The first upwind was predictable. The Croatians shepherded both German crews all the way up and rounded the top mark fractionally ahead of both. Thereafter they did not have to worry as the German challenge went backwards fast as they took bigger and bigger risks to get back into contention. They finished a long way off the pace in ninth and tenth place respectively as the Frei and Delpech, in the lead group from the start, surged to front at the end of the final downwind to guarantee silver.

France have specialised in ambushes at these World Championships, having won the men’s 470 after starting a long way behind in bronze.

For the Fantelas this has been a fairytale start to the beginning of their new partnership. They have only been sailing the 49er together for 18 months and were eighth at the Test Event in Aarhus a year ago.

Šime, 32, has switched from an illustrious career in the men’s 470 – where he won two class world championships and the gold at the Rio 2016 Olympics – to partner his younger brother Mihovil, 28, an ex-windsurfer. Their form in 2018 did not point to gold here, but they have dominated the fleet.

“Our goal since I changed class was a medal in Tokyo (2020 Olympics),” Šime said. “We know how many more hours in the boat we have to spend – our boat name is “ten thousand”, which is a symbolic name for how many hours we need to spend in the boat if we want to win a medal because. I’ve been there once and I know how much hard work it takes to have even a chance to shoot for a medal.”

And for them being brothers has only been a help.

“Šime asked me if we could sail together in the 49er and we thought we would trial it for a bit,” Mihovil said. “It worked so well, and we make a good team.”

Šime agreed, “Probably we can say more to each other than the guys who are not so close, and of course later we can discuss it more easily than some other crews that have some borders.”

Gusts over 30 knots and thunder and lightning meant that the medal races for the men’s and women’s kiteboard – making their debut at the World Championships – was abandoned before starting. That brought three more medals for France. The men’s kite had promised to be tight with the top seven separated by 21 points, with 30 points up for grabs in the three medal race format.

Nicolas Parlier and Theo de Ramecourt took gold and bronze for France respectively, Britain’s Guy Bridge took silver.

The women’s kite had been clearer with the USA’s Daniela Moroz leading Russia’s Elena Kalinina by 13 points. France’s Alexia Francelli (14 points further back) took bronze.

The Nacra 17, and RS:X Men and Women will have their medal races tomorrow. You’ll be able to watch the races live here – aarhus2018.sailing.org/watch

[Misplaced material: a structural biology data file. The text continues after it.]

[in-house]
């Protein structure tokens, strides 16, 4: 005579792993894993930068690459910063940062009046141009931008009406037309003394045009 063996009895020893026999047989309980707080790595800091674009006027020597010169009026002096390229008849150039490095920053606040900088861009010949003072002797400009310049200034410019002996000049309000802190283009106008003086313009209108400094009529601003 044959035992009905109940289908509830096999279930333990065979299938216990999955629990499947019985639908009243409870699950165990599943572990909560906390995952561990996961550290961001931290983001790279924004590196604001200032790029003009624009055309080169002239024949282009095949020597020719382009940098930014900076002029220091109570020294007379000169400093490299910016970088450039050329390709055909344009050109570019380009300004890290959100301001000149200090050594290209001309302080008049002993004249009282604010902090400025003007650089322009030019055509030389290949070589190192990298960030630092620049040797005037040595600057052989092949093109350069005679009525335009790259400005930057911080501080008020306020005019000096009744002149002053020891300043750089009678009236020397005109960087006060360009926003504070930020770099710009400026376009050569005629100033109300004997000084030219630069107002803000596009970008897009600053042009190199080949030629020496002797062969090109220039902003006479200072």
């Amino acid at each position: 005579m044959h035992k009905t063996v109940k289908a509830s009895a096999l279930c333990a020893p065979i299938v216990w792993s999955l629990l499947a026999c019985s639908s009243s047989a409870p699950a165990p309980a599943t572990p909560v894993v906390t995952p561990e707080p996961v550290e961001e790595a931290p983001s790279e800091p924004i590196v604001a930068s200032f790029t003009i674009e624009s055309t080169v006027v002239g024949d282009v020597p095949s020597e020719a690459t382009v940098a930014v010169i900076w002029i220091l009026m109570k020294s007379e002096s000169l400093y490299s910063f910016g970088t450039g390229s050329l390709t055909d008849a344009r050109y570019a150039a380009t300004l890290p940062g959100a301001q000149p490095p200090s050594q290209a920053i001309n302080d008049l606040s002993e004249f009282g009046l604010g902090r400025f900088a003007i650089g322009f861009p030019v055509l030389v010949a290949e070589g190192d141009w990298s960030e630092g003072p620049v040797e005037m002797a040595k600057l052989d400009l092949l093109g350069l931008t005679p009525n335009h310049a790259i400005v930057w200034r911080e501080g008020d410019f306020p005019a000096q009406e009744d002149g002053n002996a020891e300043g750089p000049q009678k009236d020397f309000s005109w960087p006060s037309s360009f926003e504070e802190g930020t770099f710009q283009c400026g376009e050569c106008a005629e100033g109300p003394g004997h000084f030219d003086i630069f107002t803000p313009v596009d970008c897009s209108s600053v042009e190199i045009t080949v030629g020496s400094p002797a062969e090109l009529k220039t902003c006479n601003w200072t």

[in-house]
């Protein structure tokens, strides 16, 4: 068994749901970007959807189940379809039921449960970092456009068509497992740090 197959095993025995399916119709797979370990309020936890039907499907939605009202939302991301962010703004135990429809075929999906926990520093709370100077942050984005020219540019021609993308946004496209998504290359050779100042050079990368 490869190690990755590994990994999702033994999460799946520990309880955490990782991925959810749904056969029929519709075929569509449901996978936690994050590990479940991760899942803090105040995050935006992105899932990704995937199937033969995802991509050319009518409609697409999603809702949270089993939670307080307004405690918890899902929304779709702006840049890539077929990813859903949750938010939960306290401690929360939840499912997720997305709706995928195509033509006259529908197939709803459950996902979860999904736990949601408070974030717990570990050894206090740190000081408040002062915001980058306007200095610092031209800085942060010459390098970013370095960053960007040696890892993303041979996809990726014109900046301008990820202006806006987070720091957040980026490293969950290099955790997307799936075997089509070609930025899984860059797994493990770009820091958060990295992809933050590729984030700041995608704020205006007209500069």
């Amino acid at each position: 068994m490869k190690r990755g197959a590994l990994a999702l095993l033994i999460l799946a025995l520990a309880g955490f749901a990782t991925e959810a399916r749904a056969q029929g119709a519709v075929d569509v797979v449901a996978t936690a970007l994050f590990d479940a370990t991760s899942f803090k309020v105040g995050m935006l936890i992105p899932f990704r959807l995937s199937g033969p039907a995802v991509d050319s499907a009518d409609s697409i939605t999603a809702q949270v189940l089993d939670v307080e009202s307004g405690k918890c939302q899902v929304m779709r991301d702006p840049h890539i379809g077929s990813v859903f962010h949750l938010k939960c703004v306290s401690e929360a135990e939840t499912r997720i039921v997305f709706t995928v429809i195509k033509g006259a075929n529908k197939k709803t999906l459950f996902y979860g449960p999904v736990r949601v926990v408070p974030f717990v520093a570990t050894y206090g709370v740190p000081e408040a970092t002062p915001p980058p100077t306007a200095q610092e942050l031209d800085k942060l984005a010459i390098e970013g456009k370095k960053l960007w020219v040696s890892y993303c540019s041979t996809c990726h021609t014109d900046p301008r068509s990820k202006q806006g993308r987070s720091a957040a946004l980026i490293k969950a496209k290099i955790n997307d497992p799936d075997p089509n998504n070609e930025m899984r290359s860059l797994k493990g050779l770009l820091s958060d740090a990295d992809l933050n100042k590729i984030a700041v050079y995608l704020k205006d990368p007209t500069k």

They said:

Tanja Frank and Lorena Abicht – Austria – 49erFX (silver)

Abicht: “It was a frustrating moment for us and even more challenging trying to find our focus again. We were disappointed at that moment because we had the thought of winning the Championships, but we are so happy with silver. We’ve only been sailing in the FX for two years and we already have the World Championship silver medal.”

Frank: “That’s the sport, and we are going to have another chance, and next time we will be better.”

Abicht: “This is our first medal in a World Championships, so we are happy with our result.”

Sophie Weguilen and Sophie Ainsworth – Great Britain – 49erFX (bronze)

Ainsworth: “It’s been very hard for us and coming away with a medal is a blessing. We are so happy, especially after those challenging conditions.

“We remained consistent during the week and climbed our way up. The medal race went well for us and we’ve won bronze. We’ve been following our set processes like getting to that boat park at a certain time and practicing a certain way, and that was the key for our consistency.”

Mathieu Frei and Noe Delpech – France – 49er (silver)

Frei: “We don’t know what happened, we just tried to sail as well as could. We understood the wind shifts well and decided to take the right shift.

“We managed to take the lead on the last downwind, with a nice jibe in the middle of the last downwind.

“We had to keep things simple because they were four or five boats fighting for the bronze and silver medal. Our decision was to take the right side, as a classic race.
We are very happy but it’s going to hit us in a few hours once we call our families.”

Tim Fischer and Fabian Graf – Germany – 49er (bronze)

Fischer: “We took the wrong side of the course and quickly realised that we’d lose some places. We did our best to climb back up. Even though that was the case we are so happy to get a podium spot at the World Championships.
I recently had an injury on my ankle, and we were out for two months. From March to May, and it was hard to get back into things.”

Graf: “The week was almost perfect for us. We are on the podium and we are happy with that.”

Nicolas Parlier – France – Men’s Kiteboard (Gold)

“It feels awesome! This is great for the sport and it only shows a positive journey to the 2024 Olympics.”

“I’m happy with my performance in this competition, even with these difficult conditions. It hasn’t been easy this year, I’ve been studying and haven’t been focusing on my training as much. The top 10 points were so close and there was no room for mistakes.”